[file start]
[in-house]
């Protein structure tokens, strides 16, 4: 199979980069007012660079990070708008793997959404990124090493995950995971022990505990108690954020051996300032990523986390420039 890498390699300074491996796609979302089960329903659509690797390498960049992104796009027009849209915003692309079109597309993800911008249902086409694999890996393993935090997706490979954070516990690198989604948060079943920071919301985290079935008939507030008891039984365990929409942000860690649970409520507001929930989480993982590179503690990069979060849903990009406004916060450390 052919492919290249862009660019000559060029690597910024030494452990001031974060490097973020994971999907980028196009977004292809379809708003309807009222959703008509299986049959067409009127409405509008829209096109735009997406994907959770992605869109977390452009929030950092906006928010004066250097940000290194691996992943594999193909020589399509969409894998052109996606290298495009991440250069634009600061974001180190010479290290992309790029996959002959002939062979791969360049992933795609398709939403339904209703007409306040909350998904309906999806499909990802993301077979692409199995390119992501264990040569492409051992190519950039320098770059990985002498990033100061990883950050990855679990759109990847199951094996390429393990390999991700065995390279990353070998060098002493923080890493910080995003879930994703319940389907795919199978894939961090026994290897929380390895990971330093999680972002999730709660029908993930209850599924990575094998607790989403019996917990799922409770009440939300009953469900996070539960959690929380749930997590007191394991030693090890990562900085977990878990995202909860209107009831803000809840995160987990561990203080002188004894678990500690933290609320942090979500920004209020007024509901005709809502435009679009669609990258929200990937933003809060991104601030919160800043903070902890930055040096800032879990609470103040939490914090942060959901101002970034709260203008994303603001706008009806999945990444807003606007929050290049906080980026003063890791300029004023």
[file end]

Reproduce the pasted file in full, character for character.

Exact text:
[in-house]
């Protein structure tokens, strides 16, 4: 199979980069007012660079990070708008793997959404990124090493995950995971022990505990108690954020051996300032990523986390420039 890498390699300074491996796609979302089960329903659509690797390498960049992104796009027009849209915003692309079109597309993800911008249902086409694999890996393993935090997706490979954070516990690198989604948060079943920071919301985290079935008939507030008891039984365990929409942000860690649970409520507001929930989480993982590179503690990069979060849903990009406004916060450390 052919492919290249862009660019000559060029690597910024030494452990001031974060490097973020994971999907980028196009977004292809379809708003309807009222959703008509299986049959067409009127409405509008829209096109735009997406994907959770992605869109977390452009929030950092906006928010004066250097940000290194691996992943594999193909020589399509969409894998052109996606290298495009991440250069634009600061974001180190010479290290992309790029996959002959002939062979791969360049992933795609398709939403339904209703007409306040909350998904309906999806499909990802993301077979692409199995390119992501264990040569492409051992190519950039320098770059990985002498990033100061990883950050990855679990759109990847199951094996390429393990390999991700065995390279990353070998060098002493923080890493910080995003879930994703319940389907795919199978894939961090026994290897929380390895990971330093999680972002999730709660029908993930209850599924990575094998607790989403019996917990799922409770009440939300009953469900996070539960959690929380749930997590007191394991030693090890990562900085977990878990995202909860209107009831803000809840995160987990561990203080002188004894678990500690933290609320942090979500920004209020007024509901005709809502435009679009669609990258929200990937933003809060991104601030919160800043903070902890930055040096800032879990609470103040939490914090942060959901101002970034709260203008994303603001706008009806999945990444807003606007929050290049906080980026003063890791300029004023």